This is not to downplay your discomfort by any means, but may be a sign that other diagnostic tests are in order. Also, a neurologist can be consulted. These physicians are experts in the causes and treatment of headaches.
If the epidural catheter starts to travel into a blood vessel inadvertently, the local anesthetic medicine in the epidural can cause toxicity in your body. In the worst case scenario, a large dose of the local anesthetic in your bloodstream can cause your heart to stop.
But this is why we use low concentrations of local anesthetic and why we give incremental doses of epidural medicine prior to starting the infusion. We are testing for “intravascular placement.” And even a properly functioning epidural has a risk of migration into a blood vessel at any time, so we are monitoring you for any feeling out of the ordinary.
The most feared side effect of epidurals is of permanent nerve damage. Fortunately, this is a very rare complication. Several studies have quoted the risk of permanent nerve damage after epidural placement, but the exact risk is difficult to pin down. This is because it is such a rare complication.
Labor epidurals are placed below the level of the spinal cord so as to avoid interfering with the cord. However, nerve roots exit the spine at many levels and these could theoretically be damaged during epidural placement. But that is precisely why you remain awake during your epidural placement, to allow you to tell us if something doesn’t feel right. This may be a sign that the needle needs to be redirected.
Another very rare risk of epidurals is the development of an epidural hematoma. This can potentially occur if you have a bleeding disorder or you have taken blood thinning medicines. In this case, even the tiniest of blood vessels in your back can have trouble clotting. And if a vessel is pierced and the bleeding is around or in the epidural space, an epidural hematoma can occur.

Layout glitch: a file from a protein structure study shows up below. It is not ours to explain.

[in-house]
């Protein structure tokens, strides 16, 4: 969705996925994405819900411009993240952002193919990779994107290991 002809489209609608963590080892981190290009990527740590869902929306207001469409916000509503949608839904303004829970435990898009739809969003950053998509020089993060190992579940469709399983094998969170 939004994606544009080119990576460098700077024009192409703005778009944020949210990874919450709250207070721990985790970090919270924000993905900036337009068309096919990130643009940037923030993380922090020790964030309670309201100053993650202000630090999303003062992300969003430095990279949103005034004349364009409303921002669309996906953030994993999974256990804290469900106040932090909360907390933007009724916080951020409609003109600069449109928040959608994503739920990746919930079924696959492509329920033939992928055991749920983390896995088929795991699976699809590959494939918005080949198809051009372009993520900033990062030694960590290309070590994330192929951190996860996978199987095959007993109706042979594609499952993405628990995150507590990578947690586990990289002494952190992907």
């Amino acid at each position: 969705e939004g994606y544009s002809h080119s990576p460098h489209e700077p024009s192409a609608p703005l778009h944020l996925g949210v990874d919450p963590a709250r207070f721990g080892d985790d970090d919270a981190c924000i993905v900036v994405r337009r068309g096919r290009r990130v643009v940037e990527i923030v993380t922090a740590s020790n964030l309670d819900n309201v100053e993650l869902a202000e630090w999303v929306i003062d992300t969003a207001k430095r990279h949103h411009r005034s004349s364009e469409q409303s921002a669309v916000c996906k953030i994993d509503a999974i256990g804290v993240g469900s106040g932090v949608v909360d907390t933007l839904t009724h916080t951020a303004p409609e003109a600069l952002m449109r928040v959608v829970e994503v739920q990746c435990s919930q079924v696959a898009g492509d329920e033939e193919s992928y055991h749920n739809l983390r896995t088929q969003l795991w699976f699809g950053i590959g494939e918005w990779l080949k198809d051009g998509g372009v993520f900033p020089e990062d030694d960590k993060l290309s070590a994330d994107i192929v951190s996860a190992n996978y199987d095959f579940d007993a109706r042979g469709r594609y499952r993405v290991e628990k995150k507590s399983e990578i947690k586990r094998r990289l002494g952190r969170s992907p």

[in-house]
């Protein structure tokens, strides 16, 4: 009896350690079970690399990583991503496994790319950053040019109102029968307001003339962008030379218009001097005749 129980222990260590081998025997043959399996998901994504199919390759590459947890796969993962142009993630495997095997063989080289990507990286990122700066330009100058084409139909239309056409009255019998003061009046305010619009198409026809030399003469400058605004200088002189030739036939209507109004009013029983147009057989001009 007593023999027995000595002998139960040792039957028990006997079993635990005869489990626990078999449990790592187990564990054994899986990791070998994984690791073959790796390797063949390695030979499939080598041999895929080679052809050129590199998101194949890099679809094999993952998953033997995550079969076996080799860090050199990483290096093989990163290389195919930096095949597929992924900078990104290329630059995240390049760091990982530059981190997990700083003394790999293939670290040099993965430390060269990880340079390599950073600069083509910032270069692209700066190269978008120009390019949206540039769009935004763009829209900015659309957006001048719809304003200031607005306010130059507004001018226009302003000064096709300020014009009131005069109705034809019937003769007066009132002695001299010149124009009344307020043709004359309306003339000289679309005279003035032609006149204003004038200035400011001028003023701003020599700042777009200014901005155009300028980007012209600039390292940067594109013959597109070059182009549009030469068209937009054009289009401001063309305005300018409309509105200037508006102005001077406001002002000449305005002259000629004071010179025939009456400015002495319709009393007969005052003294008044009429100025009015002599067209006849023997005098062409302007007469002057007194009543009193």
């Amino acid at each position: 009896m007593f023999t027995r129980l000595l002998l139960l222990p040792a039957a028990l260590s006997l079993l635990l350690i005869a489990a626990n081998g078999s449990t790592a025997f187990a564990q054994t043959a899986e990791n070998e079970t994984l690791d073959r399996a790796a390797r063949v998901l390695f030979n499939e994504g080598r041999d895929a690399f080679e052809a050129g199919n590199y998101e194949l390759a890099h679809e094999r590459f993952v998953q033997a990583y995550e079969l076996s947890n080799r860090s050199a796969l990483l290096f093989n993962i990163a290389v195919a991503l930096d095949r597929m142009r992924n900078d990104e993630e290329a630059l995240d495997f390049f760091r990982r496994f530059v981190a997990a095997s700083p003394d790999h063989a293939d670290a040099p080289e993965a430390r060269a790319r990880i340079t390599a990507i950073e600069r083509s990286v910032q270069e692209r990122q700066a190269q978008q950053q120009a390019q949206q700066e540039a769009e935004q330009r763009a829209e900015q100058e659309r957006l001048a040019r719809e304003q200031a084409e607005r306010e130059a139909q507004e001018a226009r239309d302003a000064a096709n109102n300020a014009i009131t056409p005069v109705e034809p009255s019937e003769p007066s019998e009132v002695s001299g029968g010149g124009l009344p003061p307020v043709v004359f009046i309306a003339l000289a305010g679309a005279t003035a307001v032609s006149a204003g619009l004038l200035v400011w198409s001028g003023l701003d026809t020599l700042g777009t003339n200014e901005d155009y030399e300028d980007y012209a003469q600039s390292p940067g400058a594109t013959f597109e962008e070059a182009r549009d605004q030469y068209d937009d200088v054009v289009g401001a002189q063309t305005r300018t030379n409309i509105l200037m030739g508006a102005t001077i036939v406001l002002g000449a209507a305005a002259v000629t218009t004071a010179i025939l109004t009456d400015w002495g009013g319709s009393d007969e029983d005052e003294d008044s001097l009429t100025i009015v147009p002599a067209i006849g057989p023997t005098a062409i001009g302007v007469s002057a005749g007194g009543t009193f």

Without the emergent treatment from a neurosurgeon to drain the blood from the epidural space, an epidural hematoma can cause permanent nerve damage. This is why anesthesiologists are very keen on getting a detailed history about you prior to epidural placement. As with other potential risks, we take this one very seriously.
Contradindications to epidural placement
There are times when an epidural is contraindicated. If a patient is actively bleeding or if their vital signs are unstable, an epidural is usually out of the picture. This is because epidural placement in these scenarios may cause an even more unsafe drop in blood pressure.
If a patient has a bleeding disorder or inability to clot blood effectively, epidural placement is contraindicated.
A severe infection in the bloodstream (sepsis) or at the site of potential insertion of the epidural is of concern. Some neurologic disorders make epidurals contraindicated.
Finally, technical difficulties in the actual placement of the epidural and patient refusal are two other contraindications.
What I tell my wife about epidurals
When a labor epidural works great, it is a beautiful thing. And we all have friends and family members who swear by epidurals. They can allow for a virtually pain-free labor and delivery, so that the mom can really focus on the joy of delivering a baby.
And usually epidurals do work really well.
But sometimes they don’t work and sometimes they can have have side effects. The most common side effects we see (itching, low blood pressure) can be treated and are usually minor. On the other hand, there are serious risks, but they are very rare.
So I tell her that the potential benefits of an epidural far outweighs the risks (in a healthy patient with no contraindications). And if something out of the ordinary begins to occur, an anesthesiologist will be there right away to help out.
But in the end, I know the decision is completely up to her. And she may decide to go one way at first and end up with another decision after awhile. The goal is to have a safe labor and of course have a happy mom when it is all said and done.
Have you had a labor epidural before? Did you experience any side effects? Let us know what you think by leaving a comment below or by visiting the forum.